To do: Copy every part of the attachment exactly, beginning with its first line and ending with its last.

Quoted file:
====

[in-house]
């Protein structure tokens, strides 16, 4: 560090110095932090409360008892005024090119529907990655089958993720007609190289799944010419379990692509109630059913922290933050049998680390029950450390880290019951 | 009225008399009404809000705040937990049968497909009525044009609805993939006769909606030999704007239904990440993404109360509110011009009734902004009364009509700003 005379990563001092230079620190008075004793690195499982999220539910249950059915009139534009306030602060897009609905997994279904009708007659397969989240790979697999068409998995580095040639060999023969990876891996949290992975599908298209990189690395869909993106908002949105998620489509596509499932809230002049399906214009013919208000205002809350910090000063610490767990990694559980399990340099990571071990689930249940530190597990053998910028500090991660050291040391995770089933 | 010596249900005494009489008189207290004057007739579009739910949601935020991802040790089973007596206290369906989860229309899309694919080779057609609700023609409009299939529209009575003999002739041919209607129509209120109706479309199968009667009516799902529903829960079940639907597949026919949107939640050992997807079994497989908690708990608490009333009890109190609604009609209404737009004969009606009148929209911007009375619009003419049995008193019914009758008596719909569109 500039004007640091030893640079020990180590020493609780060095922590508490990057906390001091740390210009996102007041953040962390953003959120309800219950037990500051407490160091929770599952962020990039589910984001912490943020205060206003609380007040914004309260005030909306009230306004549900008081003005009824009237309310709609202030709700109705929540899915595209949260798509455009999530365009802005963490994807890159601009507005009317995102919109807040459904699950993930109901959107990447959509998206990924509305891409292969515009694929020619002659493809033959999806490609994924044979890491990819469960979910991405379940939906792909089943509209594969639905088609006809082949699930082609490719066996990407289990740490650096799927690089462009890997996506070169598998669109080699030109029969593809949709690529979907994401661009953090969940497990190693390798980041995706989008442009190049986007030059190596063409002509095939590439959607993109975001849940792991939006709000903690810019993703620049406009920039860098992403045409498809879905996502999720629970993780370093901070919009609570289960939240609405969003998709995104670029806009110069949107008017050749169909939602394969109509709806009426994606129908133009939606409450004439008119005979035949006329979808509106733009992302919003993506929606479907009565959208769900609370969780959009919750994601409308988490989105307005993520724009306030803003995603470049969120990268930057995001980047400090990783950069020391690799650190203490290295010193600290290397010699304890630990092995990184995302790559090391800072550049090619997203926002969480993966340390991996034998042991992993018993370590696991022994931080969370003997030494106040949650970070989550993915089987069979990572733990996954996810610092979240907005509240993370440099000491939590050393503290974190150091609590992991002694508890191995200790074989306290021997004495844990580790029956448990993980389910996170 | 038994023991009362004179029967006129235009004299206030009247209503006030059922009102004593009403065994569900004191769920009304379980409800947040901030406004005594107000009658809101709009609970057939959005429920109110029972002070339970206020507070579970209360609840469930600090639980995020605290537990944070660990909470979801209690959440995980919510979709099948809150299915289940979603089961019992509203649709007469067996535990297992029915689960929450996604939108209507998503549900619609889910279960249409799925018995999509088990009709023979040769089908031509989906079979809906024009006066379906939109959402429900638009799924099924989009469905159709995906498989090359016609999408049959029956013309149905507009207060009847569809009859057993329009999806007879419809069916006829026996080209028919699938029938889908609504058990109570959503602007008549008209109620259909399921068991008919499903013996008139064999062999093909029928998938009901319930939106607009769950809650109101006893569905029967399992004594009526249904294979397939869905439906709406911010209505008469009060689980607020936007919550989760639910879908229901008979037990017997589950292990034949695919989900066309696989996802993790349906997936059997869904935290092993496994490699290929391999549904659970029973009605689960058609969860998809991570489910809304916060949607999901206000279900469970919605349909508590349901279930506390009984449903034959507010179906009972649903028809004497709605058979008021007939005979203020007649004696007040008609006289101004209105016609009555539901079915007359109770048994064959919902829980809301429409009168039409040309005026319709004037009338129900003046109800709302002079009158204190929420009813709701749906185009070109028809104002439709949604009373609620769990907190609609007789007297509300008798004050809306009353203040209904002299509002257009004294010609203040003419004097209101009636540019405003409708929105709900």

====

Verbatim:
[in-house]
């Protein structure tokens, strides 16, 4: 560090110095932090409360008892005024090119529907990655089958993720007609190289799944010419379990692509109630059913922290933050049998680390029950450390880290019951 | 009225008399009404809000705040937990049968497909009525044009609805993939006769909606030999704007239904990440993404109360509110011009009734902004009364009509700003 005379990563001092230079620190008075004793690195499982999220539910249950059915009139534009306030602060897009609905997994279904009708007659397969989240790979697999068409998995580095040639060999023969990876891996949290992975599908298209990189690395869909993106908002949105998620489509596509499932809230002049399906214009013919208000205002809350910090000063610490767990990694559980399990340099990571071990689930249940530190597990053998910028500090991660050291040391995770089933 | 010596249900005494009489008189207290004057007739579009739910949601935020991802040790089973007596206290369906989860229309899309694919080779057609609700023609409009299939529209009575003999002739041919209607129509209120109706479309199968009667009516799902529903829960079940639907597949026919949107939640050992997807079994497989908690708990608490009333009890109190609604009609209404737009004969009606009148929209911007009375619009003419049995008193019914009758008596719909569109 500039004007640091030893640079020990180590020493609780060095922590508490990057906390001091740390210009996102007041953040962390953003959120309800219950037990500051407490160091929770599952962020990039589910984001912490943020205060206003609380007040914004309260005030909306009230306004549900008081003005009824009237309310709609202030709700109705929540899915595209949260798509455009999530365009802005963490994807890159601009507005009317995102919109807040459904699950993930109901959107990447959509998206990924509305891409292969515009694929020619002659493809033959999806490609994924044979890491990819469960979910991405379940939906792909089943509209594969639905088609006809082949699930082609490719066996990407289990740490650096799927690089462009890997996506070169598998669109080699030109029969593809949709690529979907994401661009953090969940497990190693390798980041995706989008442009190049986007030059190596063409002509095939590439959607993109975001849940792991939006709000903690810019993703620049406009920039860098992403045409498809879905996502999720629970993780370093901070919009609570289960939240609405969003998709995104670029806009110069949107008017050749169909939602394969109509709806009426994606129908133009939606409450004439008119005979035949006329979808509106733009992302919003993506929606479907009565959208769900609370969780959009919750994601409308988490989105307005993520724009306030803003995603470049969120990268930057995001980047400090990783950069020391690799650190203490290295010193600290290397010699304890630990092995990184995302790559090391800072550049090619997203926002969480993966340390991996034998042991992993018993370590696991022994931080969370003997030494106040949650970070989550993915089987069979990572733990996954996810610092979240907005509240993370440099000491939590050393503290974190150091609590992991002694508890191995200790074989306290021997004495844990580790029956448990993980389910996170 | 038994023991009362004179029967006129235009004299206030009247209503006030059922009102004593009403065994569900004191769920009304379980409800947040901030406004005594107000009658809101709009609970057939959005429920109110029972002070339970206020507070579970209360609840469930600090639980995020605290537990944070660990909470979801209690959440995980919510979709099948809150299915289940979603089961019992509203649709007469067996535990297992029915689960929450996604939108209507998503549900619609889910279960249409799925018995999509088990009709023979040769089908031509989906079979809906024009006066379906939109959402429900638009799924099924989009469905159709995906498989090359016609999408049959029956013309149905507009207060009847569809009859057993329009999806007879419809069916006829026996080209028919699938029938889908609504058990109570959503602007008549008209109620259909399921068991008919499903013996008139064999062999093909029928998938009901319930939106607009769950809650109101006893569905029967399992004594009526249904294979397939869905439906709406911010209505008469009060689980607020936007919550989760639910879908229901008979037990017997589950292990034949695919989900066309696989996802993790349906997936059997869904935290092993496994490699290929391999549904659970029973009605689960058609969860998809991570489910809304916060949607999901206000279900469970919605349909508590349901279930506390009984449903034959507010179906009972649903028809004497709605058979008021007939005979203020007649004696007040008609006289101004209105016609009555539901079915007359109770048994064959919902829980809301429409009168039409040309005026319709004037009338129900003046109800709302002079009158204190929420009813709701749906185009070109028809104002439709949604009373609620769990907190609609007789007297509300008798004050809306009353203040209904002299509002257009004294010609203040003419004097209101009636540019405003409708929105709900």